About 65,000 young adults in their 20s and 30s are diagnosed with cancer each year, according to the Lance Armstrong Foundation. Now that adolescent and young adult cancer patients and survivors, ranging in age from 15 to 39, are on the cancer radar as a distinct community, a growing number of organizations have focused on this group. And they’re using music to reach them.
I’m Too Young For This, or i2y, founded by Zachary, is an organization he describes as one-stop-shops for adolescents and young adults that connect them with credible cancer survivorship tools, including social networks, peer support programs, and psychosocial resources. And at the root of everything he does is music.
i2y is a pioneer in offering a gateway to more than 50 resources for adolescents and young adult cancer patients and survivors. “Since young adult advocacy is so new in its spectrum, we are first to the scene to make it OK. It’s the music. The music is the engagement. It’s how you get their attention. It’s how you make it OK and that’s what builds our community,” Zachary says.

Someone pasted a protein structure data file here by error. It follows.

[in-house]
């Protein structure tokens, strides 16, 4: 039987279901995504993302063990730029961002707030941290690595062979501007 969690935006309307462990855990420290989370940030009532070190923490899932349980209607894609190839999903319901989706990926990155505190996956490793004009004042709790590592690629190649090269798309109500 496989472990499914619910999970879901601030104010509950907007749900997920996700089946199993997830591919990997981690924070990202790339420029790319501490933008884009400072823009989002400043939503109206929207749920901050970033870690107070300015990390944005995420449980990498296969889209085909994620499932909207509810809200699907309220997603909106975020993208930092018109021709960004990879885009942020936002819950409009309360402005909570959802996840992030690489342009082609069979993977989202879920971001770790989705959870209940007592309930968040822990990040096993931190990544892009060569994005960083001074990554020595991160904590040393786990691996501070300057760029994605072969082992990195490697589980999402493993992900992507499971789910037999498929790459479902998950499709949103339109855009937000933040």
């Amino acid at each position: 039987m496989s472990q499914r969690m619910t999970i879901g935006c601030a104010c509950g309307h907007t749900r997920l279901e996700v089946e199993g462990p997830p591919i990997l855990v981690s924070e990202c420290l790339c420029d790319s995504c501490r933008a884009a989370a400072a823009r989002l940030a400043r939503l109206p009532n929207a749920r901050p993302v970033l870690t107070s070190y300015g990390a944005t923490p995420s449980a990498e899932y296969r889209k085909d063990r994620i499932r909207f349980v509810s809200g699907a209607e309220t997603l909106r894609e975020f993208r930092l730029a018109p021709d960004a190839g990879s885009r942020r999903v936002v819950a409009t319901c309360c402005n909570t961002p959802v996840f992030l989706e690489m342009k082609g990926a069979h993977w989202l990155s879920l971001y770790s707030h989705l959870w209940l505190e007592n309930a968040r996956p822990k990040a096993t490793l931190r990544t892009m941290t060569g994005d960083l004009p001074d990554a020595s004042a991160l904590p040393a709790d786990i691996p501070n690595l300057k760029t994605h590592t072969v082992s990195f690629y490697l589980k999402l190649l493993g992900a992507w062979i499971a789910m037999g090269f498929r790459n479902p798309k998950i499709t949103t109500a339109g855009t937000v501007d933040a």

He started out by distributing information brochures to 162 cancer centers in nine countries, but says those can be boring and become outdated. So he kicked off the i2y campaign with a benefit CD, which is a compilation of 21 original tracks composed by young adult musicians who have been touched by cancer. Zachary says he envisioned the CD to take the place of pamphlets and brochures in order to serve as a toolkit for cancer patients and survivors.
“It’s such a better education strategy than boring pamphlets and inhuman brochures,” Zachary says. “We want to give the CDs away and hope that people who receive them will be more comfortable with themselves and their diseases. When it touches you personally, I think it can have so much more impact in getting that person to take action.”